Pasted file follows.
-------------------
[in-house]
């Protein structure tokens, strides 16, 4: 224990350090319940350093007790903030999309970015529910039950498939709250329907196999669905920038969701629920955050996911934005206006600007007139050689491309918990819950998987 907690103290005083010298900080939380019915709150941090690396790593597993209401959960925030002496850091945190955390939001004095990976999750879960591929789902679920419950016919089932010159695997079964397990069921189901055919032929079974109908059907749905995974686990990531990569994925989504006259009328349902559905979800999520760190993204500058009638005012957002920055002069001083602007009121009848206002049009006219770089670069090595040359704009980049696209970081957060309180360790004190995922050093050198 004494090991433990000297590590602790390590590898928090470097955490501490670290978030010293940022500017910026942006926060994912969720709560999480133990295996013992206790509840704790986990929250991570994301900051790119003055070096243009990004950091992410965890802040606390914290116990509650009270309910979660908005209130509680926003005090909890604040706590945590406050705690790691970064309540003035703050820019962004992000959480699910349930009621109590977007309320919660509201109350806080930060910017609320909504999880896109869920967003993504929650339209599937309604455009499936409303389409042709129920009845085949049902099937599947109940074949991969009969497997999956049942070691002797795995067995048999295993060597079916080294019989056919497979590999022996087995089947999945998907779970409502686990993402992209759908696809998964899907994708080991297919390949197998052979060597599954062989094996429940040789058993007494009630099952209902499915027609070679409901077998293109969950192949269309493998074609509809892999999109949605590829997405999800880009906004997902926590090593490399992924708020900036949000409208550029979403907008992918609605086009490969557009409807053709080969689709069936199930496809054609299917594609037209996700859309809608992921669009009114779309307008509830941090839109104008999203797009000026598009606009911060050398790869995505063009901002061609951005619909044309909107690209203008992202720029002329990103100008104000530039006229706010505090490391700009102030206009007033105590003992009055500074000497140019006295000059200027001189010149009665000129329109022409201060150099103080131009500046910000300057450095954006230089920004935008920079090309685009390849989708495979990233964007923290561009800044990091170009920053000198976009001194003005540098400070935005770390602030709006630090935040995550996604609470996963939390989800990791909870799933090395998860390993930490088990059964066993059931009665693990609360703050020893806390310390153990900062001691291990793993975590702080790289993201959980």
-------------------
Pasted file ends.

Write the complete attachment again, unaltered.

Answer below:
[in-house]
């Protein structure tokens, strides 16, 4: 224990350090319940350093007790903030999309970015529910039950498939709250329907196999669905920038969701629920955050996911934005206006600007007139050689491309918990819950998987 907690103290005083010298900080939380019915709150941090690396790593597993209401959960925030002496850091945190955390939001004095990976999750879960591929789902679920419950016919089932010159695997079964397990069921189901055919032929079974109908059907749905995974686990990531990569994925989504006259009328349902559905979800999520760190993204500058009638005012957002920055002069001083602007009121009848206002049009006219770089670069090595040359704009980049696209970081957060309180360790004190995922050093050198 004494090991433990000297590590602790390590590898928090470097955490501490670290978030010293940022500017910026942006926060994912969720709560999480133990295996013992206790509840704790986990929250991570994301900051790119003055070096243009990004950091992410965890802040606390914290116990509650009270309910979660908005209130509680926003005090909890604040706590945590406050705690790691970064309540003035703050820019962004992000959480699910349930009621109590977007309320919660509201109350806080930060910017609320909504999880896109869920967003993504929650339209599937309604455009499936409303389409042709129920009845085949049902099937599947109940074949991969009969497997999956049942070691002797795995067995048999295993060597079916080294019989056919497979590999022996087995089947999945998907779970409502686990993402992209759908696809998964899907994708080991297919390949197998052979060597599954062989094996429940040789058993007494009630099952209902499915027609070679409901077998293109969950192949269309493998074609509809892999999109949605590829997405999800880009906004997902926590090593490399992924708020900036949000409208550029979403907008992918609605086009490969557009409807053709080969689709069936199930496809054609299917594609037209996700859309809608992921669009009114779309307008509830941090839109104008999203797009000026598009606009911060050398790869995505063009901002061609951005619909044309909107690209203008992202720029002329990103100008104000530039006229706010505090490391700009102030206009007033105590003992009055500074000497140019006295000059200027001189010149009665000129329109022409201060150099103080131009500046910000300057450095954006230089920004935008920079090309685009390849989708495979990233964007923290561009800044990091170009920053000198976009001194003005540098400070935005770390602030709006630090935040995550996604609470996963939390989800990791909870799933090395998860390993930490088990059964066993059931009665693990609360703050020893806390310390153990900062001691291990793993975590702080790289993201959980």